Neither Wind Nor Rain, Nor Hurricane...
Weather Channel reporters brave the elements and the "weather weenies."
By Phil Kloer
Phil Kloer is television critic for the Atlanta Journal-Constitution.
INSIDE THE WEATHER Channel, you're really unsure what the weather is like outside. Sure, it has all the latest forecasting technology, but the newsroom itself has only a few small windows.
The all-weather, all-the-time cable channel is located in suburban Atlanta, a city usually associated with CNN and the rest of the empire founded by Ted Turner. Its headquarters is a big, utterly faceless concrete-and-smoked-glass building at the interchange of Interstate 75 and Atlanta's ring road, Interstate 285, meaning any Midwesterner who's ever driven to Florida has zipped right past it, unaware.
"I hesitate to call it a sterile environment," says Jeff Morrow, one of approximately 30 Weather Channelers with the all-purpose title of On-Camera Meteorologist (OCM). "But as meteorologists, our job is to convey what's going on with the weather. And when you're in a room with hardly any windows, you get to feeling very detached from what you're talking about. You can look at a satellite picture or radar and say, 'That looks bad.' But you don't really know how bad it is till you're out in it."
And it gets bad. While many of the OCMs are exposed to the weather mainly on the walk from their car to the front door, others have been in the elements, like Kristin Dodd. "My first day on the job [in 1997], was at the top of [New Hampshire's] Mount Washington in a 75-mph wind and 25-below wind chill. They wanted somebody to do this live shot on extreme weather. No one could go, and I was like this little kid, jumping up and down: 'Me, coach! I'll do it!' "
But Dodd at least learned one valuable lesson she'd never faced as a reporter on local TV in Jacksonville, Florida: When you're reporting in 25-below wind chill, you not only coat your face with Vaseline, you coat your hands and feet too, as insulation.
And she learned something else: Mount Washington is one place even the weather weenies won't go.
"Weather weenies" is the affectionate in-house nickname Weather Channel staffers have for their more devoted fans. When the OCMs go on location, fans "figure out where our location is and drive for hours and hours to find us," says Morrow. Dodd once looked up during a live shot and saw five naked teenage boys with bags over their heads running straight for her and the camera. She managed to throw it back to the studio before they arrived.
And the meteorologists who are studio-bound have their own stories of "weather weenies." Heather Tesch, coanchor of the Weather Channel's popular morning show "Your Weather Today," has heard from a man who wants to adopt her. Her coanchor, Marshall Seese, got a phone call from a viewer in Phoenix. "He was lamenting the fact that we stand in front of Phoenix, Arizona, too much on the maps. I called him back and told him we would try not to block Arizona."
"There's an enormous appetite consumers have for weather," says Decker Anstrom, CEO of the Weather Channel, which is owned by Landmark Communications, a privately held media company in Norfolk, Virginia. Unlike the newsroom, Anstrom's office does have a window. It also has a Big Mouth Billy Bass hanging on the wall. "It's kind of like a chicken-and-egg thing. Research suggests that the 24-hour availability of weather has whetted people's appetite, just like CNN built a deeper interest in news."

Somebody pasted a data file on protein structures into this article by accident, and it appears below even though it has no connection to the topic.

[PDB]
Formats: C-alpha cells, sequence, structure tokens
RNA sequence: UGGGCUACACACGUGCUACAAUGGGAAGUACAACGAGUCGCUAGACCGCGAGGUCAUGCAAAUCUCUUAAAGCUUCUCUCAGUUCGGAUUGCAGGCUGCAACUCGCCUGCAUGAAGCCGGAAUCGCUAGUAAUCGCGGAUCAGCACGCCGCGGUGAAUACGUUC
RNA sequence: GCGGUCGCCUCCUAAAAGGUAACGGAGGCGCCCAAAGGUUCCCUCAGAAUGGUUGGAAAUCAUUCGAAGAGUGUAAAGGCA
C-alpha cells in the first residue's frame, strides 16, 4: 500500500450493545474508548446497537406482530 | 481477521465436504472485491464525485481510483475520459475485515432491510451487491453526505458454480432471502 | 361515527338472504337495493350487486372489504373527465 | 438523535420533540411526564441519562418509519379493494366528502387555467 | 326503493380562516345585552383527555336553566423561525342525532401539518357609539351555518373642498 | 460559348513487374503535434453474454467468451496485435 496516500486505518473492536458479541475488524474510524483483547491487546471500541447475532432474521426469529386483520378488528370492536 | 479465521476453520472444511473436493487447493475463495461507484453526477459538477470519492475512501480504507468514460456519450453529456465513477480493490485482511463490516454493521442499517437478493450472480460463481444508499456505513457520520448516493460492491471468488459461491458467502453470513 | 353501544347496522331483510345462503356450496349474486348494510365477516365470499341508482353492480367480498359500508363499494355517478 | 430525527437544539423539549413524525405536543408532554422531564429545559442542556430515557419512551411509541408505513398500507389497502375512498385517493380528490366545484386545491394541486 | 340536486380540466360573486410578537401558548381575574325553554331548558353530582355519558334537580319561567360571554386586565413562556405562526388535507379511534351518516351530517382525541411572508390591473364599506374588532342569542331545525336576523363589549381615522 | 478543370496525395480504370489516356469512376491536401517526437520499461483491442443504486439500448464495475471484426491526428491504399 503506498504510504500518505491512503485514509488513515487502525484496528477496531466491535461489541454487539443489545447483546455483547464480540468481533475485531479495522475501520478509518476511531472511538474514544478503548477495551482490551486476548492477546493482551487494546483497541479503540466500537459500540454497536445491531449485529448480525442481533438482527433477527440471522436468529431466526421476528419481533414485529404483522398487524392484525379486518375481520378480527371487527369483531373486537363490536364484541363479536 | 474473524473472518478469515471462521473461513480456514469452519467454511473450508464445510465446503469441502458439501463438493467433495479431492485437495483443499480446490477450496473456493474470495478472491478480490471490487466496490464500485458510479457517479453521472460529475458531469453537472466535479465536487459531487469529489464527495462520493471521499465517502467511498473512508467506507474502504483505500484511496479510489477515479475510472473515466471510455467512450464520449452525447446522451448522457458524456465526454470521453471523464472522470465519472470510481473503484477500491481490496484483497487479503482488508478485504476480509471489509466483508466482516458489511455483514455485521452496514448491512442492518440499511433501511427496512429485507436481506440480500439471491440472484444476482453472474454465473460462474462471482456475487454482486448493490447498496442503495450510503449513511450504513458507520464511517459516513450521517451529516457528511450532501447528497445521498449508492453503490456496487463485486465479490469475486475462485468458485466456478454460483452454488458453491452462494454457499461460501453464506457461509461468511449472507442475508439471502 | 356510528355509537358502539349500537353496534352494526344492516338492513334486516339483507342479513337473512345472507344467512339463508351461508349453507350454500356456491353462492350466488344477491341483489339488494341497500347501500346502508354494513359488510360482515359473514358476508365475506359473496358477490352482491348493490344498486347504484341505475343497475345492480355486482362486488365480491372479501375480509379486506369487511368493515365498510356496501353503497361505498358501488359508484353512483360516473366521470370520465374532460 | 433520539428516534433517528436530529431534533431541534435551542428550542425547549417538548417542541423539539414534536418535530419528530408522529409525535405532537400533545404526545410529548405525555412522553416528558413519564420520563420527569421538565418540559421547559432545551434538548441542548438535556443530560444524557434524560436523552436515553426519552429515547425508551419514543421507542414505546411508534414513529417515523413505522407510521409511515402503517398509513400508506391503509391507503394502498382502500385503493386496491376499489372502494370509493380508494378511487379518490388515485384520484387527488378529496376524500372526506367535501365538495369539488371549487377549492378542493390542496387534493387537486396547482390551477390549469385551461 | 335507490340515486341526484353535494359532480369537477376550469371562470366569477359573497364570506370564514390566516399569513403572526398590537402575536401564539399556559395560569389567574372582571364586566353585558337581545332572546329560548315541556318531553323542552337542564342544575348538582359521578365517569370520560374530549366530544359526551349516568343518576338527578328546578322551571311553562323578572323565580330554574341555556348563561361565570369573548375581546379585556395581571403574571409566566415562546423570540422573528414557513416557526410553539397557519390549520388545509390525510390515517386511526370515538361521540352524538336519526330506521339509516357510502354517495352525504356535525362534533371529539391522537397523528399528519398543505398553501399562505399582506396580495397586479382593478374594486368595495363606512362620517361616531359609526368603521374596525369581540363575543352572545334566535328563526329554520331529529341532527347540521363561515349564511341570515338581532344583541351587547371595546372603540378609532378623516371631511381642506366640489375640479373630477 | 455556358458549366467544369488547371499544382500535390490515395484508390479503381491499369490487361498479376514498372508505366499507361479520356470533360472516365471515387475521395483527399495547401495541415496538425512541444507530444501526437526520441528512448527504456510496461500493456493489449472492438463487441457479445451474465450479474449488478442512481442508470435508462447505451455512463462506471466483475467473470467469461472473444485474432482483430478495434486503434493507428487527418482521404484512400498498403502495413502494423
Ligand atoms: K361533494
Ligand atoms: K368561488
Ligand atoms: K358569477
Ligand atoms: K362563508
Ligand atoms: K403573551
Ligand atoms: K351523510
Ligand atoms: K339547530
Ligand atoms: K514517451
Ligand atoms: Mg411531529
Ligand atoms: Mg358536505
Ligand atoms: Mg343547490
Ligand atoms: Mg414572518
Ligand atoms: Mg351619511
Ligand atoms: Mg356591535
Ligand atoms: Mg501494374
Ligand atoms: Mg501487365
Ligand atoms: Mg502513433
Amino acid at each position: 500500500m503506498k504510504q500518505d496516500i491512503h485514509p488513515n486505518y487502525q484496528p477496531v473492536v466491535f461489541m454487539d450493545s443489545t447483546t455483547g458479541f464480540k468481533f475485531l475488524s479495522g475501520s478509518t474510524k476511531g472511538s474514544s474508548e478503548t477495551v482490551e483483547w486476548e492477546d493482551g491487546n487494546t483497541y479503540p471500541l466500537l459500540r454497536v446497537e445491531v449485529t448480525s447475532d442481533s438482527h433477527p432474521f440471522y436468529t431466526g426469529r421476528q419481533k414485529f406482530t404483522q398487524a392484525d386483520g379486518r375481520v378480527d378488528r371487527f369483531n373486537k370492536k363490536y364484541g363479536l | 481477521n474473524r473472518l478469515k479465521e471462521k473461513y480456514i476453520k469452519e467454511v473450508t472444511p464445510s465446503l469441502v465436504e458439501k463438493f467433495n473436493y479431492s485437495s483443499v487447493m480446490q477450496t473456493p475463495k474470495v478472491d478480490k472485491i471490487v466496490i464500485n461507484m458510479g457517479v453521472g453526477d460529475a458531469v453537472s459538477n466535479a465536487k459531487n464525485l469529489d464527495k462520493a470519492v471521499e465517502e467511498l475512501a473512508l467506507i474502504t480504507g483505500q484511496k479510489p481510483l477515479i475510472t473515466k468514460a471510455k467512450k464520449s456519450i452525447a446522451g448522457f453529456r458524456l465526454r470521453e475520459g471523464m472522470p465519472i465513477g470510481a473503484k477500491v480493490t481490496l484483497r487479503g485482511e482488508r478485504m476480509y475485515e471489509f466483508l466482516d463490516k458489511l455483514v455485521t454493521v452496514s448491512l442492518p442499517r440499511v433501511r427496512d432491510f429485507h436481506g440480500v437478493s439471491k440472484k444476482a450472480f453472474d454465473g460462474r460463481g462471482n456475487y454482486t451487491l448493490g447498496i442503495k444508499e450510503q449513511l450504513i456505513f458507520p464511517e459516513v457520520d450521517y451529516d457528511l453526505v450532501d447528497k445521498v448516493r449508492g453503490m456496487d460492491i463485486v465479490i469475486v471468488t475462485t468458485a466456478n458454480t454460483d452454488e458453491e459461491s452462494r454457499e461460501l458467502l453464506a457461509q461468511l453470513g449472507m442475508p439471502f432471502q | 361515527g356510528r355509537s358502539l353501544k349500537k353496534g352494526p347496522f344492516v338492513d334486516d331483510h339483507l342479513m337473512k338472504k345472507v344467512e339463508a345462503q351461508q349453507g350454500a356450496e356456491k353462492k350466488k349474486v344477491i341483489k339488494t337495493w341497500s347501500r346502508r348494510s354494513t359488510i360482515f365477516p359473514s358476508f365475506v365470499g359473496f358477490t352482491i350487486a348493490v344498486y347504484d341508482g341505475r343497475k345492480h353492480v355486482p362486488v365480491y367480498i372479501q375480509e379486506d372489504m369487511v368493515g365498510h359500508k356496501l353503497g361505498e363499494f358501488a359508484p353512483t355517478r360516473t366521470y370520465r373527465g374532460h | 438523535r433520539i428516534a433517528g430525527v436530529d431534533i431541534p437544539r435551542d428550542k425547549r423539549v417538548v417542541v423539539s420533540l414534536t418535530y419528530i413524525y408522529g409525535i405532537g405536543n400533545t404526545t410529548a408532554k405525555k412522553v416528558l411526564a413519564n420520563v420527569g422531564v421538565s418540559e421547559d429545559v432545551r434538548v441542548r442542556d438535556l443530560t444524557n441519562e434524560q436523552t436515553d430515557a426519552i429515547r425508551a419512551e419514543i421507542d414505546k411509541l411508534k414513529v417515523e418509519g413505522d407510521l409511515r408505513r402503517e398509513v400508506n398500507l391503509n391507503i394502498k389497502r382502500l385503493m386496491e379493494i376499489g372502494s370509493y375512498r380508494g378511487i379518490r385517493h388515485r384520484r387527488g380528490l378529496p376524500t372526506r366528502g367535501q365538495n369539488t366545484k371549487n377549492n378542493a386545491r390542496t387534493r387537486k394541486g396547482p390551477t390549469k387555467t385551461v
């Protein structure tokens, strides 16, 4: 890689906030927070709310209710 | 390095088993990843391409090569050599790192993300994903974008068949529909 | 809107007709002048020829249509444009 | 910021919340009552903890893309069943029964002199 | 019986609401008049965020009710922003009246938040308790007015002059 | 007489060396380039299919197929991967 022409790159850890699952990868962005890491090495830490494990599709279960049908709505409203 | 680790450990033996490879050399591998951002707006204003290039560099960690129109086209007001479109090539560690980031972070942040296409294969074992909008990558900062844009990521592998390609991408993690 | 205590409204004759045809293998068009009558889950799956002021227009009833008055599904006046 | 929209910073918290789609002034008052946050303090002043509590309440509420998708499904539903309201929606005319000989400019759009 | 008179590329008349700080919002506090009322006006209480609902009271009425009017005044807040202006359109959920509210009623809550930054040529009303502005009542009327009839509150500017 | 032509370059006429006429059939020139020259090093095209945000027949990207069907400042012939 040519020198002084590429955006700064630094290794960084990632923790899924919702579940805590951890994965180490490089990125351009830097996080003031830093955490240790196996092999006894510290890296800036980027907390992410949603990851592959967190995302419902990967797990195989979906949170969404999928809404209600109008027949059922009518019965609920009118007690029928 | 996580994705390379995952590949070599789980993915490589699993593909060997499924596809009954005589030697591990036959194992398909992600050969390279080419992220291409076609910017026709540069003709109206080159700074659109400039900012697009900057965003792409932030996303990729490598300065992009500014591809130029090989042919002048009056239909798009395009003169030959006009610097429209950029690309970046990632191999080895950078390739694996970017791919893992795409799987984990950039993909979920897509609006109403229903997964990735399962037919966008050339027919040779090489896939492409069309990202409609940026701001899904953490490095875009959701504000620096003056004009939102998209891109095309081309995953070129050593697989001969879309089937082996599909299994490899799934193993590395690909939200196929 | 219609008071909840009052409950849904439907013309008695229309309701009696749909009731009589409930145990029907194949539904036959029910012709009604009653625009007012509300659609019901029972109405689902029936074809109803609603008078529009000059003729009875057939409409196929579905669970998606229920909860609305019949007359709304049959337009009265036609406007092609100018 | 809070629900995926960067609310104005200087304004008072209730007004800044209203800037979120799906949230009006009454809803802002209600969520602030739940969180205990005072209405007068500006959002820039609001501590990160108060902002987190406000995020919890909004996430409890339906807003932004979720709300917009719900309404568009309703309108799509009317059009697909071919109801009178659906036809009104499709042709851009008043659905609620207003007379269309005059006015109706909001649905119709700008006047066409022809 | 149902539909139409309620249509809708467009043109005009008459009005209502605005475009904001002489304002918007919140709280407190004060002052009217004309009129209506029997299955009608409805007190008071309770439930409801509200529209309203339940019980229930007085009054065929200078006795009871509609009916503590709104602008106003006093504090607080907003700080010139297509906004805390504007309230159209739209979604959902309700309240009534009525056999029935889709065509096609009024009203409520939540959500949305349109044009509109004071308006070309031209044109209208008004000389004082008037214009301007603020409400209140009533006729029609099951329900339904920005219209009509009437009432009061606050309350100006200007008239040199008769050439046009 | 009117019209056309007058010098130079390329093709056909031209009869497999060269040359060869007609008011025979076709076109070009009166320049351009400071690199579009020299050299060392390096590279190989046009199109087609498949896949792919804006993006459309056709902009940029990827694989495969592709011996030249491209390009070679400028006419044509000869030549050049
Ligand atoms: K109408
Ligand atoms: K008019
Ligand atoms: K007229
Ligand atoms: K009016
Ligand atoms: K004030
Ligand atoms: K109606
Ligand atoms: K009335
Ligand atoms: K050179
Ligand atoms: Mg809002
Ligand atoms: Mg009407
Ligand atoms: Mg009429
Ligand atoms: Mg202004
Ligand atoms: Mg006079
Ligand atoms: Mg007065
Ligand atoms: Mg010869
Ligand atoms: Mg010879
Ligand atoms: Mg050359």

But where CNN can range far and wide, from fashion shows to live combat, the Weather Channel has been doing only one thing for its 19 years. It just happens to be a thing that has caught on. Weekday mornings, from 5 to 10 a.m., the Weather Channel is the highest rated news or information cable TV network, with about 400,000 homes tuned in at any time. And while, as you would expect, the average viewer watches for only about 12 minutes, research shows that some people leave it on for hours.
Big watchers, according to research: Travelers, golfers (the golf portion of the channel's Web site is its most popular), farmers, pilots, construction workers and, surprisingly, gamblers, who want to know if a given track is going to be muddy or dry.
Blizzards are good for business, but nothing can compete with a really dangerous hurricane. (The channel's ratings record is still Hurricane Fran in 1996, when 2.6 million homes were watching at one point, as the storm damaged mostly North Carolina.) When a hurricane is approaching, staffers hustle out to the company van, dubbed "White Lightning," for trips to Atlanta's Hartsfield Airport and then on to the predicted landfall. About three crews of three people each set out to cover weather disasters. Those who stay behind get catered barbecue brought in. The dress code would be relaxed, if there was one. The only neckties in the newsroom are worn by the guys who appear on camera.
The OCMs come to the Weather Channel from different backgrounds, some with local TV news reporting experience and some as meteorologists, although all have degrees in meteorology. Terry Connelly, senior vice president of programming and production, worked in local TV news for 30 years and remembers the days when forecasts were given by brash, gimmicky guys and cute "weather girls." Those days are long gone, thanks partly to changing standards, but also to the availability of the Weather Channel.
Says Connelly: "It's too serious a matter to put in the hands of someone who doesn't know what they're talking about."